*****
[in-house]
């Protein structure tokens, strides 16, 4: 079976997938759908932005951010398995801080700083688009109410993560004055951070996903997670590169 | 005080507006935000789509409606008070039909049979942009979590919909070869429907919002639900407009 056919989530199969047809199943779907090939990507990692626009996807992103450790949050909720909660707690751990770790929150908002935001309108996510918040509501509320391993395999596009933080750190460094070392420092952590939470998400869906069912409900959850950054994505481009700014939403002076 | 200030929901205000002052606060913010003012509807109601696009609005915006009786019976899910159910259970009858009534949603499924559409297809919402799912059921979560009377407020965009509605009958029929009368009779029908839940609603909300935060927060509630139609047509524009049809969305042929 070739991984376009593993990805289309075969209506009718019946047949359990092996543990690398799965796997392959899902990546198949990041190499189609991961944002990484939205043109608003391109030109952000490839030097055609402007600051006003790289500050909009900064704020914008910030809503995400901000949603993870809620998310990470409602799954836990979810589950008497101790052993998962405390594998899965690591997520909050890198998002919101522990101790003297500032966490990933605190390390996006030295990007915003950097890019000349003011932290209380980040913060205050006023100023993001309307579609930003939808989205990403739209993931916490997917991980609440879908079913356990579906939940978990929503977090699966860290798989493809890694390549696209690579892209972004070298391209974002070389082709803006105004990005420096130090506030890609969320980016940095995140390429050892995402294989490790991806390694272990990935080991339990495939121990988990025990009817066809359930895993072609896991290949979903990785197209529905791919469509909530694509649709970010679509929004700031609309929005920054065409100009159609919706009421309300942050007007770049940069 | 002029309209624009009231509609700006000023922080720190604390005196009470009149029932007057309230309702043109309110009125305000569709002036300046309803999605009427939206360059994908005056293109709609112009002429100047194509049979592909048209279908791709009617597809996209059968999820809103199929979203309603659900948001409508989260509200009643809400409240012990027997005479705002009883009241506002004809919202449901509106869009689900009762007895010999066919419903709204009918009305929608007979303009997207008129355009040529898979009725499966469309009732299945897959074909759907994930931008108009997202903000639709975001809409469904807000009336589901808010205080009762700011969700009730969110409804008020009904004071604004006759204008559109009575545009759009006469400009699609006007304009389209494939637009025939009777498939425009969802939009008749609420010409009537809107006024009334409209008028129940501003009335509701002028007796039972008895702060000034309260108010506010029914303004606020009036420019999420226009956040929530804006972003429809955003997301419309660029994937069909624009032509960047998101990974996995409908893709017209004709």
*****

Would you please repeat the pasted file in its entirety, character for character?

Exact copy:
[in-house]
């Protein structure tokens, strides 16, 4: 079976997938759908932005951010398995801080700083688009109410993560004055951070996903997670590169 | 005080507006935000789509409606008070039909049979942009979590919909070869429907919002639900407009 056919989530199969047809199943779907090939990507990692626009996807992103450790949050909720909660707690751990770790929150908002935001309108996510918040509501509320391993395999596009933080750190460094070392420092952590939470998400869906069912409900959850950054994505481009700014939403002076 | 200030929901205000002052606060913010003012509807109601696009609005915006009786019976899910159910259970009858009534949603499924559409297809919402799912059921979560009377407020965009509605009958029929009368009779029908839940609603909300935060927060509630139609047509524009049809969305042929 070739991984376009593993990805289309075969209506009718019946047949359990092996543990690398799965796997392959899902990546198949990041190499189609991961944002990484939205043109608003391109030109952000490839030097055609402007600051006003790289500050909009900064704020914008910030809503995400901000949603993870809620998310990470409602799954836990979810589950008497101790052993998962405390594998899965690591997520909050890198998002919101522990101790003297500032966490990933605190390390996006030295990007915003950097890019000349003011932290209380980040913060205050006023100023993001309307579609930003939808989205990403739209993931916490997917991980609440879908079913356990579906939940978990929503977090699966860290798989493809890694390549696209690579892209972004070298391209974002070389082709803006105004990005420096130090506030890609969320980016940095995140390429050892995402294989490790991806390694272990990935080991339990495939121990988990025990009817066809359930895993072609896991290949979903990785197209529905791919469509909530694509649709970010679509929004700031609309929005920054065409100009159609919706009421309300942050007007770049940069 | 002029309209624009009231509609700006000023922080720190604390005196009470009149029932007057309230309702043109309110009125305000569709002036300046309803999605009427939206360059994908005056293109709609112009002429100047194509049979592909048209279908791709009617597809996209059968999820809103199929979203309603659900948001409508989260509200009643809400409240012990027997005479705002009883009241506002004809919202449901509106869009689900009762007895010999066919419903709204009918009305929608007979303009997207008129355009040529898979009725499966469309009732299945897959074909759907994930931008108009997202903000639709975001809409469904807000009336589901808010205080009762700011969700009730969110409804008020009904004071604004006759204008559109009575545009759009006469400009699609006007304009389209494939637009025939009777498939425009969802939009008749609420010409009537809107006024009334409209008028129940501003009335509701002028007796039972008895702060000034309260108010506010029914303004606020009036420019999420226009956040929530804006972003429809955003997301419309660029994937069909624009032509960047998101990974996995409908893709017209004709």